In addition to qualifications, you will also need to have skills such as communication, organisation, creativity, and adaptability, as well as a passion for teaching and learning.

College lecturer role and responsibilities

Teaching in further education constantly changes, as new subjects emerge and new qualifications are brought into the curriculum. Being a college lecturer may differ from setting to setting, but some of the roles and responsibilities may include:

  • Teaching groups of students in a lecture, seminar or classroom setting

  • Writing lesson plans and schemes of work

  • Continual assessment and monitoring of student’s work

  • Preparing resources and materials for sessions

  • Providing pastoral support for students via one-to-one sessions and on an ad hoc basis

  • Being the public face of the organisation at open days and parents’ evenings

  • Interviewing and inducting new students

  • Researching and maintaining knowledge of educational policy, learning theory and subject-specific developments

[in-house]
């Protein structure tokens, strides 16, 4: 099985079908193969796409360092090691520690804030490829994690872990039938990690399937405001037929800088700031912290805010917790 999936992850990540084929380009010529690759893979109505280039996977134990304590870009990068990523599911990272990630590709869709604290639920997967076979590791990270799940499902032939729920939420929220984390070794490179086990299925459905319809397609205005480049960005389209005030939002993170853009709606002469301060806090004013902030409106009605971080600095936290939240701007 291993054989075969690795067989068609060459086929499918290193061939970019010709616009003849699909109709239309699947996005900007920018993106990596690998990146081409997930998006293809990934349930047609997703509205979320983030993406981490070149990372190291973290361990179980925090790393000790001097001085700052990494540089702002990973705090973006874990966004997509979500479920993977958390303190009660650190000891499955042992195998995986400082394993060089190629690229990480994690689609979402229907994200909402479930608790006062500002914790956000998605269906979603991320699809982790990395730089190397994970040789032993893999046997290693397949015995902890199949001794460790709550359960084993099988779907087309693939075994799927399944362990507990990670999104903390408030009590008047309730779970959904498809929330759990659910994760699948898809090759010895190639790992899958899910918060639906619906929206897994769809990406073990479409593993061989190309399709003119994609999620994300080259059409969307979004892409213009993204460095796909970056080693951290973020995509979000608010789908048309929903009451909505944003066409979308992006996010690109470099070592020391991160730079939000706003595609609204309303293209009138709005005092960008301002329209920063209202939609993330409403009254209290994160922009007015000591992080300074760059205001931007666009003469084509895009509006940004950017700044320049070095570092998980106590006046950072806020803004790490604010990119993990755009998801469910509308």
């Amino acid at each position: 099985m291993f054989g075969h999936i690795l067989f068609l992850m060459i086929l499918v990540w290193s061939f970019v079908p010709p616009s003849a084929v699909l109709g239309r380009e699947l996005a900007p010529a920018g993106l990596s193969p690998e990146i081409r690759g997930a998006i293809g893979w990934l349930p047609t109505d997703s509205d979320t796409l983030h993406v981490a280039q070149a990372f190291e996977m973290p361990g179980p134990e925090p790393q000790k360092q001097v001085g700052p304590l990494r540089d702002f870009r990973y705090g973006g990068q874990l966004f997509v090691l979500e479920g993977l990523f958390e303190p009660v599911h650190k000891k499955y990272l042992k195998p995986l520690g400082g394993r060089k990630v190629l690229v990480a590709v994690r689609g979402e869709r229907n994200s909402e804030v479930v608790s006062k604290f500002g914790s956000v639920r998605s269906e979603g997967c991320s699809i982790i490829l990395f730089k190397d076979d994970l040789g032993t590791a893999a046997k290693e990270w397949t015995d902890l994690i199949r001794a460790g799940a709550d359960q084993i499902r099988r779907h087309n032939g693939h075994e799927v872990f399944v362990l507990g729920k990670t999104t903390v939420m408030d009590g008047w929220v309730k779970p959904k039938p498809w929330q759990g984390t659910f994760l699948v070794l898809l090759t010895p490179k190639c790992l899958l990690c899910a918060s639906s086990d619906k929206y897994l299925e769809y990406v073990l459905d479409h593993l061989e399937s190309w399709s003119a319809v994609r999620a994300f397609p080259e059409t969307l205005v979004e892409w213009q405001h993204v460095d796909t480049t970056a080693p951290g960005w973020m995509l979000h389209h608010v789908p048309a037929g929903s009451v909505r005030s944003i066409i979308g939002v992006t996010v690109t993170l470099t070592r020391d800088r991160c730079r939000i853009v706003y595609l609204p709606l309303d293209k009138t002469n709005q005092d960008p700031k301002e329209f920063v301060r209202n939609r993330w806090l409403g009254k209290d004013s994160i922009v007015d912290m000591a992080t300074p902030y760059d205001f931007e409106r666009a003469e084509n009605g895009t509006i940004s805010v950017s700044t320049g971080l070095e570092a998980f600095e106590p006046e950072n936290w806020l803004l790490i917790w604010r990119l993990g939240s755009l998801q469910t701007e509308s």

• Overseeing assessment activities and exams

  • Partaking in ongoing course evaluation exercises.

Working hours

Typical working hours for full-time college teachers are 35 hours a week, sometimes including one or more evening sessions when required. Some extra hours will be needed to plan and prepare lessons, mark students' work and attend meetings and open evenings, especially during term time.

College lecturer salary

As an entry-level FE teacher, you could expect to earn between £24,500 and £28,000, while an experienced FE lecturer can earn between £30,000 and £36,000.